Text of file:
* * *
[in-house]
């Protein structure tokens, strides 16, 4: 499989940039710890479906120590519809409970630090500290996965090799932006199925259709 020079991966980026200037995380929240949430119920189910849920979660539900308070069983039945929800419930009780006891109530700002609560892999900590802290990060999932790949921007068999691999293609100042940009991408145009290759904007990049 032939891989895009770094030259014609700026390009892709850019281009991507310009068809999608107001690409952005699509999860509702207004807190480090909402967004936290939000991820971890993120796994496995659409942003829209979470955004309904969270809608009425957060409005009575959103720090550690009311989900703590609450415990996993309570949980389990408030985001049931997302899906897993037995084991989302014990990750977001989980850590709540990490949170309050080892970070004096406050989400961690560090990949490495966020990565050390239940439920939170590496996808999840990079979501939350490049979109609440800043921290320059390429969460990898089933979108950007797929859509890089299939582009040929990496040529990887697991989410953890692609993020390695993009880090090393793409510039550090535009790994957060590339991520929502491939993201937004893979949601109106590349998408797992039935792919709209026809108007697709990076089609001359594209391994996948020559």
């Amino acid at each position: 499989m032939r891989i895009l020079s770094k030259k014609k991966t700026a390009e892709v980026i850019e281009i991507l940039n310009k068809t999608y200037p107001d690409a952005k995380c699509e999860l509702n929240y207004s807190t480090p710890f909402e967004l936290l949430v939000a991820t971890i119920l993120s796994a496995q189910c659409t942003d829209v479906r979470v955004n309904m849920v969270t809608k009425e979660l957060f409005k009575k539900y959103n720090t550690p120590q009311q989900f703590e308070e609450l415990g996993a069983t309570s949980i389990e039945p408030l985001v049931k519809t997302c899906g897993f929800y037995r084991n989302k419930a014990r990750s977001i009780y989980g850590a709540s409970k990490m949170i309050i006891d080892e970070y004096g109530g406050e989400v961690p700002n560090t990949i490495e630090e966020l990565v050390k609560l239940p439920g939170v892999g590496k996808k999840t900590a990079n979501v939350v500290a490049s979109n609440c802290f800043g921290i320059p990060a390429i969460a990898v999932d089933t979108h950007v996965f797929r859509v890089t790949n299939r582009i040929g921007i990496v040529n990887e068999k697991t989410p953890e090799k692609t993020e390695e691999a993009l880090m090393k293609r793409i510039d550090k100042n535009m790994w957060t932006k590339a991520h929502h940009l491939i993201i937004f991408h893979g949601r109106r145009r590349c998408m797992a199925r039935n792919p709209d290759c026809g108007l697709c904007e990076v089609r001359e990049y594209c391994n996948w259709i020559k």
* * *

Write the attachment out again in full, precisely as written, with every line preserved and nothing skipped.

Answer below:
[in-house]
């Protein structure tokens, strides 16, 4: 499989940039710890479906120590519809409970630090500290996965090799932006199925259709 020079991966980026200037995380929240949430119920189910849920979660539900308070069983039945929800419930009780006891109530700002609560892999900590802290990060999932790949921007068999691999293609100042940009991408145009290759904007990049 032939891989895009770094030259014609700026390009892709850019281009991507310009068809999608107001690409952005699509999860509702207004807190480090909402967004936290939000991820971890993120796994496995659409942003829209979470955004309904969270809608009425957060409005009575959103720090550690009311989900703590609450415990996993309570949980389990408030985001049931997302899906897993037995084991989302014990990750977001989980850590709540990490949170309050080892970070004096406050989400961690560090990949490495966020990565050390239940439920939170590496996808999840990079979501939350490049979109609440800043921290320059390429969460990898089933979108950007797929859509890089299939582009040929990496040529990887697991989410953890692609993020390695993009880090090393793409510039550090535009790994957060590339991520929502491939993201937004893979949601109106590349998408797992039935792919709209026809108007697709990076089609001359594209391994996948020559």
């Amino acid at each position: 499989m032939r891989i895009l020079s770094k030259k014609k991966t700026a390009e892709v980026i850019e281009i991507l940039n310009k068809t999608y200037p107001d690409a952005k995380c699509e999860l509702n929240y207004s807190t480090p710890f909402e967004l936290l949430v939000a991820t971890i119920l993120s796994a496995q189910c659409t942003d829209v479906r979470v955004n309904m849920v969270t809608k009425e979660l957060f409005k009575k539900y959103n720090t550690p120590q009311q989900f703590e308070e609450l415990g996993a069983t309570s949980i389990e039945p408030l985001v049931k519809t997302c899906g897993f929800y037995r084991n989302k419930a014990r990750s977001i009780y989980g850590a709540s409970k990490m949170i309050i006891d080892e970070y004096g109530g406050e989400v961690p700002n560090t990949i490495e630090e966020l990565v050390k609560l239940p439920g939170v892999g590496k996808k999840t900590a990079n979501v939350v500290a490049s979109n609440c802290f800043g921290i320059p990060a390429i969460a990898v999932d089933t979108h950007v996965f797929r859509v890089t790949n299939r582009i040929g921007i990496v040529n990887e068999k697991t989410p953890e090799k692609t993020e390695e691999a993009l880090m090393k293609r793409i510039d550090k100042n535009m790994w957060t932006k590339a991520h929502h940009l491939i993201i937004f991408h893979g949601r109106r145009r590349c998408m797992a199925r039935n792919p709209d290759c026809g108007l697709c904007e990076v089609r001359e990049y594209c391994n996948w259709i020559k």